A year after Britain’s vote to leave the European Union, how is ongoing Brexit uncertainty impacting on compliance teams and their KYC requirements?
With regulators around the globe continuing to flex their enforcement muscles, it has never been more important for organizations to understand exactly who they are doing business with.
Know Your Customer (KYC) due diligence procedures need to be thorough and rigorous enough to root out the many risks hiding in human and business networks, exposing them before a new business relationship is established.
So with these pressures in mind, and with the exact nature of the UK’s future relationship with the European Union far from clear, Brexit has added another layer of uncertainty to already-complex KYC considerations.
Theresa May, the UK Prime Minister, started the formal two-year process for ending the 44-year relationship by triggering Article 50 of the Treaty of Lisbon in March.
The negotiations between the UK and EU in Brussels are now underway, signaling the start of a time-consuming and complex period for compliance professionals as a new wave of regulatory change and challenge unfolds.
What will Brexit look like?
Britain will be the first member state to leave the EU, meaning that there is no pre-existing formula to follow.
Formal negotiations have only just begun and there is much uncertainty around how Brexit will eventually look. For example, will there be a ‘hard’ Brexit or a ‘soft’ Brexit?
A hard Brexit will mean the loss of access to the single market, but will allow the UK complete control over immigration and will remove obligations such as paying into the EU budget or remaining subject to EU regulations.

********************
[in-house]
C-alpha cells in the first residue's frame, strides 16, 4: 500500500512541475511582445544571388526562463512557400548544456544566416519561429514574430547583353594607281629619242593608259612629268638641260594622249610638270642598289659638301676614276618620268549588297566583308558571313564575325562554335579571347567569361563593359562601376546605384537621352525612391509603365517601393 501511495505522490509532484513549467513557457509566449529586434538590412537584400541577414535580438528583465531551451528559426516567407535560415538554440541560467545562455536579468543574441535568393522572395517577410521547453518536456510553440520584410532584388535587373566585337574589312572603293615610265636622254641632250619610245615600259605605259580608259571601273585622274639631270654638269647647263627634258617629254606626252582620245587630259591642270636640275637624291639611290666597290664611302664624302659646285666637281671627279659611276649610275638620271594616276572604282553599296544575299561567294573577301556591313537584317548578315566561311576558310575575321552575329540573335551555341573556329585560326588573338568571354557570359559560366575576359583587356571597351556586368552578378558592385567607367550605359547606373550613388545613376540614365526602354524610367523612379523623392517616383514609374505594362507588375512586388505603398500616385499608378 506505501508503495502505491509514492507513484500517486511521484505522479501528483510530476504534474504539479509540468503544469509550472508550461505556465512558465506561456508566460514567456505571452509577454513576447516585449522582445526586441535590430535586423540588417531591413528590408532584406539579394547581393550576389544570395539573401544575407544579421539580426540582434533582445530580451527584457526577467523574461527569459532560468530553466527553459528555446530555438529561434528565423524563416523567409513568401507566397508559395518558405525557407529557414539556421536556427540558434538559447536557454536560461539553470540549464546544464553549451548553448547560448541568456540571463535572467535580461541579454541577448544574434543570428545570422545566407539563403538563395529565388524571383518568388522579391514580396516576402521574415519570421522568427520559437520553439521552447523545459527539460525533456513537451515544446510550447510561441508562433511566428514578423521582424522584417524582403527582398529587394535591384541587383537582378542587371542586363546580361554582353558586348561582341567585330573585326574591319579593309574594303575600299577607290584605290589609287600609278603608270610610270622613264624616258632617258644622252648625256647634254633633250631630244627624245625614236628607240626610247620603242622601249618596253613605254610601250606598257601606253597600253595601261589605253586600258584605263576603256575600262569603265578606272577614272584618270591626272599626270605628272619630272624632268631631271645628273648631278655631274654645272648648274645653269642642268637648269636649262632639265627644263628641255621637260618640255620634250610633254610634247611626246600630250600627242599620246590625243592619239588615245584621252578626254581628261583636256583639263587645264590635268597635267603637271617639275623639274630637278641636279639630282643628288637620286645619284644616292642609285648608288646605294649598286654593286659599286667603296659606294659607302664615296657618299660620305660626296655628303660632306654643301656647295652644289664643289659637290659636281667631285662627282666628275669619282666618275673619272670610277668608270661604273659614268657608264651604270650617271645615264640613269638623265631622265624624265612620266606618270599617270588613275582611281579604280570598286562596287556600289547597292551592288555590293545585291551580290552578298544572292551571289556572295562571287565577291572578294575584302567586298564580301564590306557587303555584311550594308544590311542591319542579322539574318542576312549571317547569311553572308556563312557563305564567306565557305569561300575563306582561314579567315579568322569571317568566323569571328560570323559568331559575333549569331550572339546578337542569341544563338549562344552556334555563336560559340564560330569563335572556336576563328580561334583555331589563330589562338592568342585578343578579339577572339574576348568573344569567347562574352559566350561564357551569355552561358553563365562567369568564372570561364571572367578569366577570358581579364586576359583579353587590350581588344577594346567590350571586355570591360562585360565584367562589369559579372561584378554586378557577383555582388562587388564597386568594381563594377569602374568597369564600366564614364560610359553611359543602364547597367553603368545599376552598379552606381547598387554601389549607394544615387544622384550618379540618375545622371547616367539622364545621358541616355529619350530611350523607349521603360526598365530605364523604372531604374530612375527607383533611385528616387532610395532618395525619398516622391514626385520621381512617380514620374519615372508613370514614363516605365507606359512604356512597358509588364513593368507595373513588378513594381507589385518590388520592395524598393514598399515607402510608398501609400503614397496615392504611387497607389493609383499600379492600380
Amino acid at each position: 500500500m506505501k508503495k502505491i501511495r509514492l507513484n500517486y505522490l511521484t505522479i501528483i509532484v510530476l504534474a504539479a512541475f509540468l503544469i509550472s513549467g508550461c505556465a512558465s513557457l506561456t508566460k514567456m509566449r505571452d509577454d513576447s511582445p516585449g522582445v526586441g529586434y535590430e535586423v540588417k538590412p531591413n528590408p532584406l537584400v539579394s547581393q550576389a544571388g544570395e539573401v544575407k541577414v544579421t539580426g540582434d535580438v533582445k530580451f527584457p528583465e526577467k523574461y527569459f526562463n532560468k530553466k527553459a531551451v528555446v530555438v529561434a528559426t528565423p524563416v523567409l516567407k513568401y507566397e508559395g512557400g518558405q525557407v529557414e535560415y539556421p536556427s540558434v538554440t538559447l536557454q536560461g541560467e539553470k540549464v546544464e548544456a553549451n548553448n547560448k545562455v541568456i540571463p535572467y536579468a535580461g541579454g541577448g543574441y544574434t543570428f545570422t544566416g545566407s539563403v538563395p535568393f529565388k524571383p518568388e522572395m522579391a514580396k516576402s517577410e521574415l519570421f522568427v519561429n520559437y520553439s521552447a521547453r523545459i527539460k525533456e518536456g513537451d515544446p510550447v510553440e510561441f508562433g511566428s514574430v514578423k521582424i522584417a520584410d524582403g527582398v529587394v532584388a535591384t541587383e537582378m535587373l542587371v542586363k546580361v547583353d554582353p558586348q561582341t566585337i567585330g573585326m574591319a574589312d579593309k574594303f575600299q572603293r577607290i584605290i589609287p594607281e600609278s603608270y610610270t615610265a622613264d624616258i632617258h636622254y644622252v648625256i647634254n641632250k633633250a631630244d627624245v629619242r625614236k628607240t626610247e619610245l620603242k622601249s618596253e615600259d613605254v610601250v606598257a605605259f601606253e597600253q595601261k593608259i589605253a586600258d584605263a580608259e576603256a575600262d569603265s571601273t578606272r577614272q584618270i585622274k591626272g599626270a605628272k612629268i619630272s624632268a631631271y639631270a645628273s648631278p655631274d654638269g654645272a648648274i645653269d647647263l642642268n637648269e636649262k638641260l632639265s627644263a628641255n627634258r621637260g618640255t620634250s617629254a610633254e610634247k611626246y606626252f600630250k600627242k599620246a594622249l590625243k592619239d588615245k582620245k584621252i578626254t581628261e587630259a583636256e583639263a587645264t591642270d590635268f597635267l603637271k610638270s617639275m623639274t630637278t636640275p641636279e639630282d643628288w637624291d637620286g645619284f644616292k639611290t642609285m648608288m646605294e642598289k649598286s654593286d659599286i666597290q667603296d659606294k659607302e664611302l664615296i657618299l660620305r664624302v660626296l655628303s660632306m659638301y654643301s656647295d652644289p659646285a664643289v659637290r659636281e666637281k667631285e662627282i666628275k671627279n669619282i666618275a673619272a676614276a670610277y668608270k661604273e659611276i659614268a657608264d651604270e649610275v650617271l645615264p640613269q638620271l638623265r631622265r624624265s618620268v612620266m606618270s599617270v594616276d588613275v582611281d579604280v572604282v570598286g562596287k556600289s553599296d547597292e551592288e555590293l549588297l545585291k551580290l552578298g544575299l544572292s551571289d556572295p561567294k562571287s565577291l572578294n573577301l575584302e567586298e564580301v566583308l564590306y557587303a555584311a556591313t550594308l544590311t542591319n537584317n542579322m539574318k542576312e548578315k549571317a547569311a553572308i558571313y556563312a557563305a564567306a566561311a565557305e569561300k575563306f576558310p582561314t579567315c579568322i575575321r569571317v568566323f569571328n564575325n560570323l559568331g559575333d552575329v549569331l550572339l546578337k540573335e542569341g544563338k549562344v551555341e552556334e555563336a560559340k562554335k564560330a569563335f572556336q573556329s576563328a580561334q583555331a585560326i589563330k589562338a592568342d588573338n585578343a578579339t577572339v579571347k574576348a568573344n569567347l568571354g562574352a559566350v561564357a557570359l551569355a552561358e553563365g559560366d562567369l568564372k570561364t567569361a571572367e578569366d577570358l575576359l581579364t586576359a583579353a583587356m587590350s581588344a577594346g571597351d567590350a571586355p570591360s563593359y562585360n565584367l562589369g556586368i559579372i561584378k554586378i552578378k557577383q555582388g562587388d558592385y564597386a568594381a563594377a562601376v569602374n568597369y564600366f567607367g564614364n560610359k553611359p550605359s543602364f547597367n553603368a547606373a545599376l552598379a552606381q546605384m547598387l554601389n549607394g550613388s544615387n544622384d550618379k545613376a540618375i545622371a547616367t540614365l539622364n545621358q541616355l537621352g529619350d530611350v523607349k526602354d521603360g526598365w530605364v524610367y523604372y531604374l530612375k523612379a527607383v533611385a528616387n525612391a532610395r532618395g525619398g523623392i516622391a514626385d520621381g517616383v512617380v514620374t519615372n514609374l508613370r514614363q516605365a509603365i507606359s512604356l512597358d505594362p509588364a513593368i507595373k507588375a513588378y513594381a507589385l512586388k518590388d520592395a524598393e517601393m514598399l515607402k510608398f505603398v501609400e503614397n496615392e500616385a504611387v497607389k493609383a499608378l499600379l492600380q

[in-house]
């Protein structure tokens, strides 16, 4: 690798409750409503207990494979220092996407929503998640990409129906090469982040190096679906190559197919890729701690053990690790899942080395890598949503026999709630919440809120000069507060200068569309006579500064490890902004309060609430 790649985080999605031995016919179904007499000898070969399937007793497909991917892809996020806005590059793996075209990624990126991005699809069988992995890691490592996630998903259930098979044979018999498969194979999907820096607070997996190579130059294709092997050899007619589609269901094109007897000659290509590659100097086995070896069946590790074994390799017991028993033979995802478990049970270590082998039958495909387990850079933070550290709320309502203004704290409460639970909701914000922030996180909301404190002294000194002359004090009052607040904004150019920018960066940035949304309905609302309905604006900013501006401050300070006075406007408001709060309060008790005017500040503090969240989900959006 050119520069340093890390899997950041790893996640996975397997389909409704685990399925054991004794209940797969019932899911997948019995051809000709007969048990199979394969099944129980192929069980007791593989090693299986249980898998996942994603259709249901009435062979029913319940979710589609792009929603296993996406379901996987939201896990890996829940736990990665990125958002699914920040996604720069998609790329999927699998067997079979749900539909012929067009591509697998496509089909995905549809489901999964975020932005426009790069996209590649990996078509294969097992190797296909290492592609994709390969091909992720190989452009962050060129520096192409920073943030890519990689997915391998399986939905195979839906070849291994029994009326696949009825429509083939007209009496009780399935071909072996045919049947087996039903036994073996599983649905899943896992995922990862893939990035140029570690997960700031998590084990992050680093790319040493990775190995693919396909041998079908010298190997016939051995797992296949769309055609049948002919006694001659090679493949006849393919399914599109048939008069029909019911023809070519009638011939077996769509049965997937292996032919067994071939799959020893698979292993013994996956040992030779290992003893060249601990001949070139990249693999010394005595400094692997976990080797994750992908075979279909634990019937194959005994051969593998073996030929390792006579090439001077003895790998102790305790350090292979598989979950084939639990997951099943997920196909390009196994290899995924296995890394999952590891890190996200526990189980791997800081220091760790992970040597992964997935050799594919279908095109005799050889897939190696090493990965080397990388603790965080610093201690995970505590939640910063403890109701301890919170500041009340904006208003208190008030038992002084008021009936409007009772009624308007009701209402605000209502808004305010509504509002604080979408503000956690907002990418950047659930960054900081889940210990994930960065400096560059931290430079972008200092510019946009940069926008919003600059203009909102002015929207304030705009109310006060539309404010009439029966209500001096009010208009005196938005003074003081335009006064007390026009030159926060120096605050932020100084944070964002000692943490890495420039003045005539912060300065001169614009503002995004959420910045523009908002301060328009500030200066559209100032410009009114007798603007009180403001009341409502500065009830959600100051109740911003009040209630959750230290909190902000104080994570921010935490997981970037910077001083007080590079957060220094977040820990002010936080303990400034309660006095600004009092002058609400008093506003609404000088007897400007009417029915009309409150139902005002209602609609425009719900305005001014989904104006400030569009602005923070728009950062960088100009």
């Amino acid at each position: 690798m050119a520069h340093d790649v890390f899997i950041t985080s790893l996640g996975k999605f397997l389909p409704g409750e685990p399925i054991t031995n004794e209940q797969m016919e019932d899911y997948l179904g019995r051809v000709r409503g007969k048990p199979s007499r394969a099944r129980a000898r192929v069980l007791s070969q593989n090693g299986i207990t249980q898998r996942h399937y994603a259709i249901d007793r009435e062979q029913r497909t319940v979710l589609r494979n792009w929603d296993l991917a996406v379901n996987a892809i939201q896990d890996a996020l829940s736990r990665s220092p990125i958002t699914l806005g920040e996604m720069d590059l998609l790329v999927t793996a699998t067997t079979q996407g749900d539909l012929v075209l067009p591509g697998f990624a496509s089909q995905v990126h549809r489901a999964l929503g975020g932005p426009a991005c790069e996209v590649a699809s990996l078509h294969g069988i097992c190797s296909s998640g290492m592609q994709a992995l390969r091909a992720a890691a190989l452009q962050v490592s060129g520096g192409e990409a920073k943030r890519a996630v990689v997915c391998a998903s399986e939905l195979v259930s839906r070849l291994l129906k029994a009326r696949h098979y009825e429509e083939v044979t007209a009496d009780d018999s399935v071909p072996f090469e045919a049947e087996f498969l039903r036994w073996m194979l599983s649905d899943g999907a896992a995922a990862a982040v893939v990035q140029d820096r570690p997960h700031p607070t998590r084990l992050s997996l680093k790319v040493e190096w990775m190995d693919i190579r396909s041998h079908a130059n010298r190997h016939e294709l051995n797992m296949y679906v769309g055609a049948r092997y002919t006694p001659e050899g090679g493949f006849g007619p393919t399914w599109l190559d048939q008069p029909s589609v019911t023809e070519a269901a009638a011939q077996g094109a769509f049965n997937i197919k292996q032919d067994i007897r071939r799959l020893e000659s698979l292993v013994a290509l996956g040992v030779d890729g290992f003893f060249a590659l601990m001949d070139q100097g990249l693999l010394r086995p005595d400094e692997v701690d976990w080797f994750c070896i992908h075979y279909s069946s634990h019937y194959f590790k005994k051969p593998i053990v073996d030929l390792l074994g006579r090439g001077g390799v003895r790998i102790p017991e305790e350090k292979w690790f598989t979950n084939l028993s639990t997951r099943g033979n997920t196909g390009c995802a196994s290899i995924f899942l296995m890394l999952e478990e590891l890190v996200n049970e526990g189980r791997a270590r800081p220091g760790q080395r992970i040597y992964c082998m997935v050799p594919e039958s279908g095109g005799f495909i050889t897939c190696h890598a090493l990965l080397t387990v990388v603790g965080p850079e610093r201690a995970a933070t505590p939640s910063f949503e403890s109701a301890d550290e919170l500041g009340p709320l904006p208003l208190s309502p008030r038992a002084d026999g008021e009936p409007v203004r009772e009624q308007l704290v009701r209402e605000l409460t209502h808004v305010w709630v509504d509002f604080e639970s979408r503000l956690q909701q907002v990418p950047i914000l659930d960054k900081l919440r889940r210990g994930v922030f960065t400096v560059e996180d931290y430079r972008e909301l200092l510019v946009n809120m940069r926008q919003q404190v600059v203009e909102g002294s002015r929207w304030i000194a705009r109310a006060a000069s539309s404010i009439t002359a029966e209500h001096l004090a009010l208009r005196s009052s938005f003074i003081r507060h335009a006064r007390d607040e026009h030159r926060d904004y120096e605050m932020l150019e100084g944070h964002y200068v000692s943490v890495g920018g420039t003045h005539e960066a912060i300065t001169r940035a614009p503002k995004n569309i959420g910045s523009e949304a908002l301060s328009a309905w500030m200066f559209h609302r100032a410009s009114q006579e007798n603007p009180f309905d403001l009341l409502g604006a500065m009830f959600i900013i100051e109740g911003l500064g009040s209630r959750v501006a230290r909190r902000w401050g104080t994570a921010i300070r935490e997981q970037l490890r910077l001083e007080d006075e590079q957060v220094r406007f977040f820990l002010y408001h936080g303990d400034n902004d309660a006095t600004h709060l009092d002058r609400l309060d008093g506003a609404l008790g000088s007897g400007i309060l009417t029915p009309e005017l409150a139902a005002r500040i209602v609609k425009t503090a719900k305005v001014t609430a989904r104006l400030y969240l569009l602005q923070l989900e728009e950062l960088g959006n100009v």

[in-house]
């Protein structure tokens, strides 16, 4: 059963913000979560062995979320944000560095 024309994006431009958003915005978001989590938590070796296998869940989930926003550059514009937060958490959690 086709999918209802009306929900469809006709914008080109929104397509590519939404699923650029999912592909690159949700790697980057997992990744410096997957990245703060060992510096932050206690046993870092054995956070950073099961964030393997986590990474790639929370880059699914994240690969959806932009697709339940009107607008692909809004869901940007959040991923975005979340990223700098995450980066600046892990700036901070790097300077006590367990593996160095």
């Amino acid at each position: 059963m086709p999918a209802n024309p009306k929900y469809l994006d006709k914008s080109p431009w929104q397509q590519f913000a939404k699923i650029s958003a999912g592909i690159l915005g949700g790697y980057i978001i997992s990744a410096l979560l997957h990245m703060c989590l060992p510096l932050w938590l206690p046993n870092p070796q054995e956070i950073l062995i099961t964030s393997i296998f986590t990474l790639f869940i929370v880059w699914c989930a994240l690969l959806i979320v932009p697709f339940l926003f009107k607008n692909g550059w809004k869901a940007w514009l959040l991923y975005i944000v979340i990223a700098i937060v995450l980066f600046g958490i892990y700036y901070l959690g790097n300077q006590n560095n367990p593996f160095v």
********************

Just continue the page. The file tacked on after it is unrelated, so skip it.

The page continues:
A soft Brexit, on the other hand, will leave wriggle room for some version of a free-trade arrangement with the EU, but will also likely mean that the UK must accept the EU’s ‘four freedoms’ — the movement of goods, services, capital and people.
Either way, there will be a significant impact on the relationship between the UK and the EU going forward, with real implications for the UK’s future regulatory framework and knock-on implications for organizations as they strive to keep up with anticipated changes.
Your best response
For instance, it is unlikely that the UK will depart from the anti-money laundering and counter-terrorist financing recommendations of the Financial Action Task Force, whose standards are reflected in the EU’s 4th AML Directive.
Regarding bribery and corruption, the UK’s Bribery Act is already widely considered among the strictest legislation of its kind globally.
Thomson Reuters Country Risk Ranking, view of anti-corruption data
Due diligence demands
However, as the scenario completely unfolds, organizations need to ensure that they leave no room for error in their KYC due diligence.
Information must be complete, accurate and up-to-date at all time.
Thorough KYC procedures at the time of onboarding a new client are not enough, as information can quickly become stale and must be continually maintained.
The consequences of non-compliance with the plethora of regulations already governing AML and Counter-Terrorism Financing are becoming more severe.
In addition to hefty fines and often severe reputational damage, personal liability is now also a reality. At a time when it’s all change, do not underestimate the importance of comprehensive KYC. Whatever you do, do not take your eye off this particular regulatory requirement.